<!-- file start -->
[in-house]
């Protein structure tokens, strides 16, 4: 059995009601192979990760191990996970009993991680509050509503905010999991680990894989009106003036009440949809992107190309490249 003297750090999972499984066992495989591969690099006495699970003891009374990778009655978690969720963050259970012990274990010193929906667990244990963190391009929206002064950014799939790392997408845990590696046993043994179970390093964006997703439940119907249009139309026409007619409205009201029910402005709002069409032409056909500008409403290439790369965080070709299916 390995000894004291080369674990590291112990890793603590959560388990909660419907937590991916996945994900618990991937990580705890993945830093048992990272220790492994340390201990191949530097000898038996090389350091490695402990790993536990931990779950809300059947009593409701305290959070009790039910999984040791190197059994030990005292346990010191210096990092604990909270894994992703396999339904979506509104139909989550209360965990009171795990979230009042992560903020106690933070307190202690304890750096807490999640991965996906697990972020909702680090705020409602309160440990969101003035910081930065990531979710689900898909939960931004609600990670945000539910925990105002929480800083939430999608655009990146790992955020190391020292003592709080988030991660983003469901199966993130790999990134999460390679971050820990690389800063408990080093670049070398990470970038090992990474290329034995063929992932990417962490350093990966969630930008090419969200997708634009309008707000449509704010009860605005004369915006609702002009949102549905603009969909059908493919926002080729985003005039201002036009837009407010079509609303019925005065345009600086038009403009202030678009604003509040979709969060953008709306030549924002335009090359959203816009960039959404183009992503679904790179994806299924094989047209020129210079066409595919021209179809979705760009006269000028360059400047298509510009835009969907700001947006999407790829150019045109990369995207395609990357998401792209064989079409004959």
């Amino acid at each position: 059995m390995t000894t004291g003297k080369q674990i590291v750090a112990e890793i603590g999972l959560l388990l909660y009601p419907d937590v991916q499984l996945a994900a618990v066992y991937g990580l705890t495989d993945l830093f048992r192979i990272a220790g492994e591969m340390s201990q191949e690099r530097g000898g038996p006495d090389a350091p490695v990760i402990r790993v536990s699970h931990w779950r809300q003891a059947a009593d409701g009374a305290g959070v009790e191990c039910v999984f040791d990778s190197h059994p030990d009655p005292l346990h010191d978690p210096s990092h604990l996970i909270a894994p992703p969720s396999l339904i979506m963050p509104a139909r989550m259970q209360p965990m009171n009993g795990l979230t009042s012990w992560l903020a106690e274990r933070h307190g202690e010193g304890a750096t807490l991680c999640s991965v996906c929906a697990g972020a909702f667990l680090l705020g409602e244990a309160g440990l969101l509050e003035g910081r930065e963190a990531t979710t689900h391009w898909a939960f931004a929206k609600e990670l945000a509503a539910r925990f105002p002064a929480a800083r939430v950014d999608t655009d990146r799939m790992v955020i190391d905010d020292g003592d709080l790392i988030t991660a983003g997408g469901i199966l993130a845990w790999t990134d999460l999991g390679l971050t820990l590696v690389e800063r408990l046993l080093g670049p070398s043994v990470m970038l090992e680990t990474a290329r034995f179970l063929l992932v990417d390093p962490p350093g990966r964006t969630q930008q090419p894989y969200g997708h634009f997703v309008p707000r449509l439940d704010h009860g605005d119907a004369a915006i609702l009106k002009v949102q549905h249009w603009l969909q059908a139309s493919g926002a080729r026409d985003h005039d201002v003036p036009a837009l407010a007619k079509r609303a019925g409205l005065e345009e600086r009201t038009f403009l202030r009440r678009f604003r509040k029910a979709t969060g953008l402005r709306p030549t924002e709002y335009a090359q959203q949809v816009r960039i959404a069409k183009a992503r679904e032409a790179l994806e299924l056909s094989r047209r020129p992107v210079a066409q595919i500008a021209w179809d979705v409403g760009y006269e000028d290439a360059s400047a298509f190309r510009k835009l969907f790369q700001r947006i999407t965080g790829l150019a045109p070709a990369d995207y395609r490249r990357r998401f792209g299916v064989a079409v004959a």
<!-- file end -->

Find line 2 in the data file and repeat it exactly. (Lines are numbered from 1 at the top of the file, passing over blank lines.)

């Protein structure tokens, strides 16, 4: 059995009601192979990760191990996970009993991680509050509503905010999991680990894989009106003036009440949809992107190309490249 003297750090999972499984066992495989591969690099006495699970003891009374990778009655978690969720963050259970012990274990010193929906667990244990963190391009929206002064950014799939790392997408845990590696046993043994179970390093964006997703439940119907249009139309026409007619409205009201029910402005709002069409032409056909500008409403290439790369965080070709299916 390995000894004291080369674990590291112990890793603590959560388990909660419907937590991916996945994900618990991937990580705890993945830093048992990272220790492994340390201990191949530097000898038996090389350091490695402990790993536990931990779950809300059947009593409701305290959070009790039910999984040791190197059994030990005292346990010191210096990092604990909270894994992703396999339904979506509104139909989550209360965990009171795990979230009042992560903020106690933070307190202690304890750096807490999640991965996906697990972020909702680090705020409602309160440990969101003035910081930065990531979710689900898909939960931004609600990670945000539910925990105002929480800083939430999608655009990146790992955020190391020292003592709080988030991660983003469901199966993130790999990134999460390679971050820990690389800063408990080093670049070398990470970038090992990474290329034995063929992932990417962490350093990966969630930008090419969200997708634009309008707000449509704010009860605005004369915006609702002009949102549905603009969909059908493919926002080729985003005039201002036009837009407010079509609303019925005065345009600086038009403009202030678009604003509040979709969060953008709306030549924002335009090359959203816009960039959404183009992503679904790179994806299924094989047209020129210079066409595919021209179809979705760009006269000028360059400047298509510009835009969907700001947006999407790829150019045109990369995207395609990357998401792209064989079409004959």